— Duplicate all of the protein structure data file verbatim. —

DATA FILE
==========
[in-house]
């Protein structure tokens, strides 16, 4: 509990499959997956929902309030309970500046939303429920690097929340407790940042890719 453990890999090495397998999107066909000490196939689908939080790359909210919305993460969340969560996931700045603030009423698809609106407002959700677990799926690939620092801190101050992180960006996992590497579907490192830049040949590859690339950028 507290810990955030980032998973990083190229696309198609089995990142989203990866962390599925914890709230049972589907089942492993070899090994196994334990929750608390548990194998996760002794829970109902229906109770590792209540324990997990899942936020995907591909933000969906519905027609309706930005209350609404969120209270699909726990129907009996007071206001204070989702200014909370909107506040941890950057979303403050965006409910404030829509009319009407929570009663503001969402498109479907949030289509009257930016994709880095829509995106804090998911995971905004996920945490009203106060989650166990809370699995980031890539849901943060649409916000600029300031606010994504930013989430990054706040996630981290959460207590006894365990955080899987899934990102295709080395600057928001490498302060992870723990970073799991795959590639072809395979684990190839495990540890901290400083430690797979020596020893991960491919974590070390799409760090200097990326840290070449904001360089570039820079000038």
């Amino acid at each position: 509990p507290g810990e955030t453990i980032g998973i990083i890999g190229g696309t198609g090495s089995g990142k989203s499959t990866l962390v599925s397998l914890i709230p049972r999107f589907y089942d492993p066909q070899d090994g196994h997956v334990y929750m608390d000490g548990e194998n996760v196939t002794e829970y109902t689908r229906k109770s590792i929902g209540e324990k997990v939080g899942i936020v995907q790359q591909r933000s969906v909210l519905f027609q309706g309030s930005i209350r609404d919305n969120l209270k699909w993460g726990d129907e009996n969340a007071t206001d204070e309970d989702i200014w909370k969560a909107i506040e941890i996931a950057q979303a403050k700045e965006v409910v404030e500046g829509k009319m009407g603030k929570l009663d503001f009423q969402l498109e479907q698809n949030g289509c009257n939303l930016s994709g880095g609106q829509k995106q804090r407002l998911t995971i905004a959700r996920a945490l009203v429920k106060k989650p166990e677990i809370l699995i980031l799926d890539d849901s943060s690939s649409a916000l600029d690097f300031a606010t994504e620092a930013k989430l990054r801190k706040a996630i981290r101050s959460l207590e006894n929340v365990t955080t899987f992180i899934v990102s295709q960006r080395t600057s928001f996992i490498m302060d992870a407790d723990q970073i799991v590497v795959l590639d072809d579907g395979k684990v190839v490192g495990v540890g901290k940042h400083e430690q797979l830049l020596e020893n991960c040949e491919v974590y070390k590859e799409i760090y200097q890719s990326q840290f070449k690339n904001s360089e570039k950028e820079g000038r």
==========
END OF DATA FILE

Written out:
[in-house]
């Protein structure tokens, strides 16, 4: 509990499959997956929902309030309970500046939303429920690097929340407790940042890719 453990890999090495397998999107066909000490196939689908939080790359909210919305993460969340969560996931700045603030009423698809609106407002959700677990799926690939620092801190101050992180960006996992590497579907490192830049040949590859690339950028 507290810990955030980032998973990083190229696309198609089995990142989203990866962390599925914890709230049972589907089942492993070899090994196994334990929750608390548990194998996760002794829970109902229906109770590792209540324990997990899942936020995907591909933000969906519905027609309706930005209350609404969120209270699909726990129907009996007071206001204070989702200014909370909107506040941890950057979303403050965006409910404030829509009319009407929570009663503001969402498109479907949030289509009257930016994709880095829509995106804090998911995971905004996920945490009203106060989650166990809370699995980031890539849901943060649409916000600029300031606010994504930013989430990054706040996630981290959460207590006894365990955080899987899934990102295709080395600057928001490498302060992870723990970073799991795959590639072809395979684990190839495990540890901290400083430690797979020596020893991960491919974590070390799409760090200097990326840290070449904001360089570039820079000038």
């Amino acid at each position: 509990p507290g810990e955030t453990i980032g998973i990083i890999g190229g696309t198609g090495s089995g990142k989203s499959t990866l962390v599925s397998l914890i709230p049972r999107f589907y089942d492993p066909q070899d090994g196994h997956v334990y929750m608390d000490g548990e194998n996760v196939t002794e829970y109902t689908r229906k109770s590792i929902g209540e324990k997990v939080g899942i936020v995907q790359q591909r933000s969906v909210l519905f027609q309706g309030s930005i209350r609404d919305n969120l209270k699909w993460g726990d129907e009996n969340a007071t206001d204070e309970d989702i200014w909370k969560a909107i506040e941890i996931a950057q979303a403050k700045e965006v409910v404030e500046g829509k009319m009407g603030k929570l009663d503001f009423q969402l498109e479907q698809n949030g289509c009257n939303l930016s994709g880095g609106q829509k995106q804090r407002l998911t995971i905004a959700r996920a945490l009203v429920k106060k989650p166990e677990i809370l699995i980031l799926d890539d849901s943060s690939s649409a916000l600029d690097f300031a606010t994504e620092a930013k989430l990054r801190k706040a996630i981290r101050s959460l207590e006894n929340v365990t955080t899987f992180i899934v990102s295709q960006r080395t600057s928001f996992i490498m302060d992870a407790d723990q970073i799991v590497v795959l590639d072809d579907g395979k684990v190839v490192g495990v540890g901290k940042h400083e430690q797979l830049l020596e020893n991960c040949e491919v974590y070390k590859e799409i760090y200097q890719s990326q840290f070449k690339n904001s360089e570039k950028e820079g000038r």